Much of the debate on teleworking to date has focused on full-time working from remote rural locations. This may be idyllic for some, but in reality it is only one minor aspect of teleworking.
The biggest growth in this area is in part-time teleworking - one or, at the very most, two days a week.
The impact is growing. Have you noticed that the best time to have an interactive business e-mail session is often a Sunday evening? That's when many managers clear their Inboxes ready for Monday morning, while Friday is becoming a work-from-home thinking and planning day.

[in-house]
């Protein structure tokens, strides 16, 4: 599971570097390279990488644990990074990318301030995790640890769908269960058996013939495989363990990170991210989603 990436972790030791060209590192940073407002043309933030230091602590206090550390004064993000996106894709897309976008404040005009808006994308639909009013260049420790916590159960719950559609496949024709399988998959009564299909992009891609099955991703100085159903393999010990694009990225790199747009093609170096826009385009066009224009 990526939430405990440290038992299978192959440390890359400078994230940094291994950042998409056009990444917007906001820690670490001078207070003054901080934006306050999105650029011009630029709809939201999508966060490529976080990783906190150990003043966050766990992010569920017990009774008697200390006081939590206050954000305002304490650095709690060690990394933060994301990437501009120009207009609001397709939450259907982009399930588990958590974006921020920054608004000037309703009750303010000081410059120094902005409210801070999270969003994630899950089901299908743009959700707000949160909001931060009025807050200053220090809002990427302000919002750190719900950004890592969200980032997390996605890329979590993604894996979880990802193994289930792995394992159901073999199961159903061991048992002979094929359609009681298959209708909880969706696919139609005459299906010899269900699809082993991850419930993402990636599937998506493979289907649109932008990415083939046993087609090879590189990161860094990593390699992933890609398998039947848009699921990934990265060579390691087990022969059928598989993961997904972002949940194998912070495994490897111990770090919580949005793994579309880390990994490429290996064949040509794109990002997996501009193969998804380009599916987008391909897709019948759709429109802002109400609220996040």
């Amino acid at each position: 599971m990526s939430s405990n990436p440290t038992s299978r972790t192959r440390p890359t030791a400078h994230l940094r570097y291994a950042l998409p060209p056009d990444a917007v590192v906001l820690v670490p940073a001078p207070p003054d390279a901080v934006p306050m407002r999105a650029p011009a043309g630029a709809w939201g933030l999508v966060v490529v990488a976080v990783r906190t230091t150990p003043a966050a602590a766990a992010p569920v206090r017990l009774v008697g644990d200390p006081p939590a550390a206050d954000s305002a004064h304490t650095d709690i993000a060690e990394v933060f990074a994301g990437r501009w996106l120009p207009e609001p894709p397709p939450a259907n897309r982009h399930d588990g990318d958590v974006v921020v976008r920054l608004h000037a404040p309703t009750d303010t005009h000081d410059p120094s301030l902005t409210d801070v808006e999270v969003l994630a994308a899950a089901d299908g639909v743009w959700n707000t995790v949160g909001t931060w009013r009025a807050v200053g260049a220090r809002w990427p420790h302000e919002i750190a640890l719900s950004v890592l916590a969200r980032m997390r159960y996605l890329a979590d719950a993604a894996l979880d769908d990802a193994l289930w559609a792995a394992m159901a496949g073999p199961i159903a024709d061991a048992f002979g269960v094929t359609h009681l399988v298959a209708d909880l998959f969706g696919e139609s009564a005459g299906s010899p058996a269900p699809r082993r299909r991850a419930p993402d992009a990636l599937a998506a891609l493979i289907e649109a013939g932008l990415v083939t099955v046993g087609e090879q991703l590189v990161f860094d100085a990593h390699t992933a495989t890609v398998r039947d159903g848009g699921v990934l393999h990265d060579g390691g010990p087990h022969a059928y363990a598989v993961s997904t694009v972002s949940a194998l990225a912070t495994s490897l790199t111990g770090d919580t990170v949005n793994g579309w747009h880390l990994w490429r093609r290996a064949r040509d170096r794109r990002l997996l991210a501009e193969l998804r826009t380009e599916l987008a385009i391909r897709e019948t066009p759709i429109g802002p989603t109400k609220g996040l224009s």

Combine part-time teleworking with other forms of remote working - working on the road, hot-desking around organisations, working on client sites, as well as full-time teleworking and other work/life balance demands, and you have a major management challenge.
That is, how to install a unifying sense of community across all these different work modes without business fragmentation.
This is not a technical challenge - the technology is there. But more than ever managers need the skills to create a flexible, but productive environment, manage from a distance, provide tools and incentives for sharing information, offer new recognition and reward schemes, and trust more of your employees more.
Such skills are fast becoming mainstream as all workers start becoming teleworkers.